Electricity rates are not in the news to the extent they were a few years ago. To see why, consider this chart. The bottom orange line is inflation as per the Bank of Canada. The blue line is the actual cost of electricity (just the commodity and not including transmission or delivery) in Ontario for an 800 kWh per month customer. As can be seen it has been rising significantly above the rate of inflation and went from $40 in 2007 to around $105 in 2022; an increase of 163% as compared to inflation of 32%. Until 2016, the electricity rates, whether time-of-use for residential and small business customers or the hourly rate plus global adjustment for larger customers, very closely tracked the actual cost. The outrage at the high electricity costs reflected these increases.
In 2016, electricity rates were substantially reduced and they have remained low ever since. This can be seen in the purple line.
However, the high costs of producing electricity in Ontario have not gone away. They are just not reflected in rates. Instead, they are being paid with tax dollars. For the 2021-2022 fiscal year, the Government of Ontario has estimated the cost of this subsidy to be $6.494 billion dollars. That number does not include the additional rebates that have been provided for pandemic relief like the recent flat charge of 8.2¢ for every kWh.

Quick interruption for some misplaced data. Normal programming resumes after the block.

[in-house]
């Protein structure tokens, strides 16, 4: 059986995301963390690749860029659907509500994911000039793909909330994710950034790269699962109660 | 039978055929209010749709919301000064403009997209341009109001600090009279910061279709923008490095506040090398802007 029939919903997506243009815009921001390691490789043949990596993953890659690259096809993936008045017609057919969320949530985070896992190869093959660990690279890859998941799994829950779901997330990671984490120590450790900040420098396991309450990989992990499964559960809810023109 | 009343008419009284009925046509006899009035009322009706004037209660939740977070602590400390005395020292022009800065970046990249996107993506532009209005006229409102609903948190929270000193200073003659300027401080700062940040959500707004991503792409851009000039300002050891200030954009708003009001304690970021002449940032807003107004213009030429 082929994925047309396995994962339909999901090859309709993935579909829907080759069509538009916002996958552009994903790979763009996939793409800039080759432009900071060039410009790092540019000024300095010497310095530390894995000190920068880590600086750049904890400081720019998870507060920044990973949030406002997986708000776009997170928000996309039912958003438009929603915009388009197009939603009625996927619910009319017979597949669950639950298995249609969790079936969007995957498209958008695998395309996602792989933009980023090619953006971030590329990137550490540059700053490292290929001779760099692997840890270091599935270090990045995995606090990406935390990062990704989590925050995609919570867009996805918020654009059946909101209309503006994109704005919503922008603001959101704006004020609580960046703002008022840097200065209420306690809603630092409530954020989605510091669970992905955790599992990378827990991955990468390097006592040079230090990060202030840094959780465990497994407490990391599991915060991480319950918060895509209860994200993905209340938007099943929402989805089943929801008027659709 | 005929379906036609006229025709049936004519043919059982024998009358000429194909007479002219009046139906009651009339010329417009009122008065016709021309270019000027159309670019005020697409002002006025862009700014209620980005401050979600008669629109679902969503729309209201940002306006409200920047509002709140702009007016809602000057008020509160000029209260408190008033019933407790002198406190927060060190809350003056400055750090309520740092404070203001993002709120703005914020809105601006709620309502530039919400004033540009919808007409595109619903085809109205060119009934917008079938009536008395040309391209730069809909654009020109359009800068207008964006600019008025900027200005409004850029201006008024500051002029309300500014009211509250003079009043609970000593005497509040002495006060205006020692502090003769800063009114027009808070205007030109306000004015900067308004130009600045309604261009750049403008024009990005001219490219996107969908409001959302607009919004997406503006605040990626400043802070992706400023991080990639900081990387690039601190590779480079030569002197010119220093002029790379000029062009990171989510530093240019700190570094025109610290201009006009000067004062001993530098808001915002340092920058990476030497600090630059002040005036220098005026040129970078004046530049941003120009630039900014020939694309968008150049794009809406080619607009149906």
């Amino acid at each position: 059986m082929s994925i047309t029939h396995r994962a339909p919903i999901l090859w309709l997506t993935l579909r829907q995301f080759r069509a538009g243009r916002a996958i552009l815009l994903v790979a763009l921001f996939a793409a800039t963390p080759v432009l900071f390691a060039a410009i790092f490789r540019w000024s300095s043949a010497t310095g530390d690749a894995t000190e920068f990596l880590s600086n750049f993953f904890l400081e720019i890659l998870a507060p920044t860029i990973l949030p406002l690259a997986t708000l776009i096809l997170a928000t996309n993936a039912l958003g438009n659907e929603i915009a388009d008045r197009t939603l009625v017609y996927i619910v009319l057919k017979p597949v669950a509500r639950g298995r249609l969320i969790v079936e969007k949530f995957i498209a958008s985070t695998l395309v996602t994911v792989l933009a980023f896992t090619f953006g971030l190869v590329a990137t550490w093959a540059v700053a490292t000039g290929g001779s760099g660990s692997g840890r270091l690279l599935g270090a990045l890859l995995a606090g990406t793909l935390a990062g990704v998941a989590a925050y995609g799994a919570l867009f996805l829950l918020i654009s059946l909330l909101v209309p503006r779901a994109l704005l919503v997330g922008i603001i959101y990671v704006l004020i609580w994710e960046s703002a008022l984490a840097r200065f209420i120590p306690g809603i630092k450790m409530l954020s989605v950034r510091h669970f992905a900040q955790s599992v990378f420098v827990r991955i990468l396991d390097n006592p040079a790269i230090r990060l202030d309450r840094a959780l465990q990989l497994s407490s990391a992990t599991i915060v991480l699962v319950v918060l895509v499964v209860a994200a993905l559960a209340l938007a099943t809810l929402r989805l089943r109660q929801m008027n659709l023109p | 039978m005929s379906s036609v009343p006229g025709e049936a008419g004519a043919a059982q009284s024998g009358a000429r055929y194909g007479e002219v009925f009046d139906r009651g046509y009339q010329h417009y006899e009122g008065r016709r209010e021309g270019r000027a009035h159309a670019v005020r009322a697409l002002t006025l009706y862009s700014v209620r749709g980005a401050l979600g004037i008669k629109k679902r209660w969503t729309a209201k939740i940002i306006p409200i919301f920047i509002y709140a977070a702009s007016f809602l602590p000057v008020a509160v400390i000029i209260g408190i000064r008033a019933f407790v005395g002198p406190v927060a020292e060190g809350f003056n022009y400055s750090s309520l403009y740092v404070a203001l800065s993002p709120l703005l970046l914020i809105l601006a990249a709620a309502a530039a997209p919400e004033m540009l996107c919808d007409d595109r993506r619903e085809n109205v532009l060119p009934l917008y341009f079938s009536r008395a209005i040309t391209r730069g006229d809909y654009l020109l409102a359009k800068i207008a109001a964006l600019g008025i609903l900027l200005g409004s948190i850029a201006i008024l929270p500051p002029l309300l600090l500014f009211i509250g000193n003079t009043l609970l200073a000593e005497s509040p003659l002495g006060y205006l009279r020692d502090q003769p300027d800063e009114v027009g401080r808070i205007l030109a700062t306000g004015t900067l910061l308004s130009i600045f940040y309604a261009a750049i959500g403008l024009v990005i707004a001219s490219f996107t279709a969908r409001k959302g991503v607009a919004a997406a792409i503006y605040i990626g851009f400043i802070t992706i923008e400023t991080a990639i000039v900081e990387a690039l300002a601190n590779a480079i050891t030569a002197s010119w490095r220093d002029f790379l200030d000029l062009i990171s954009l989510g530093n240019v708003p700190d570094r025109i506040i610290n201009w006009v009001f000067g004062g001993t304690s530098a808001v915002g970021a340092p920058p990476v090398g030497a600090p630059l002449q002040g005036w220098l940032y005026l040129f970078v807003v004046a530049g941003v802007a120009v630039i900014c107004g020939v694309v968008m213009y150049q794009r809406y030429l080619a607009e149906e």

Electricity is subsidized in two ways.
- First, the Government of Ontario has decreed that all the excess costs of renewable energy contracts, largely from the Green Energy Act, will be funded directly by the province starting in 2021 and not part of the Global Adjustment. This is estimated at $3.1 billion for the current one-year period. The Board of NOTL Hydro recommended this action in 2016-2017. The overpriced contracts were a political decision so it is appropriate that the costs be borne by taxpayers and not ratepayers. This subsidy reduces the cost of electricity for all customers and makes Ontario more competitive.
- Second, the cost of electricity is reduced by 17% on residential and small business bills as the Ontario Energy Rebate (OER). Whether this is a good idea or not will be a matter of personal opinion. It is not available for larger customers so does not make Ontario more competitive. However, electricity costs are regressive in the sense they are a bigger portion of lower income budgets while provincial income taxes tend to be progressive.
There is no easy fix. Hopefully, the cost of generation will be managed well going forward to keep further increases low. As the overpriced renewable energy contracts expire, they can be replaced with contracts more appropriate for ratepayers. Getting these costs in line with expectations and reducing the subsidy will be a long, detailed slog.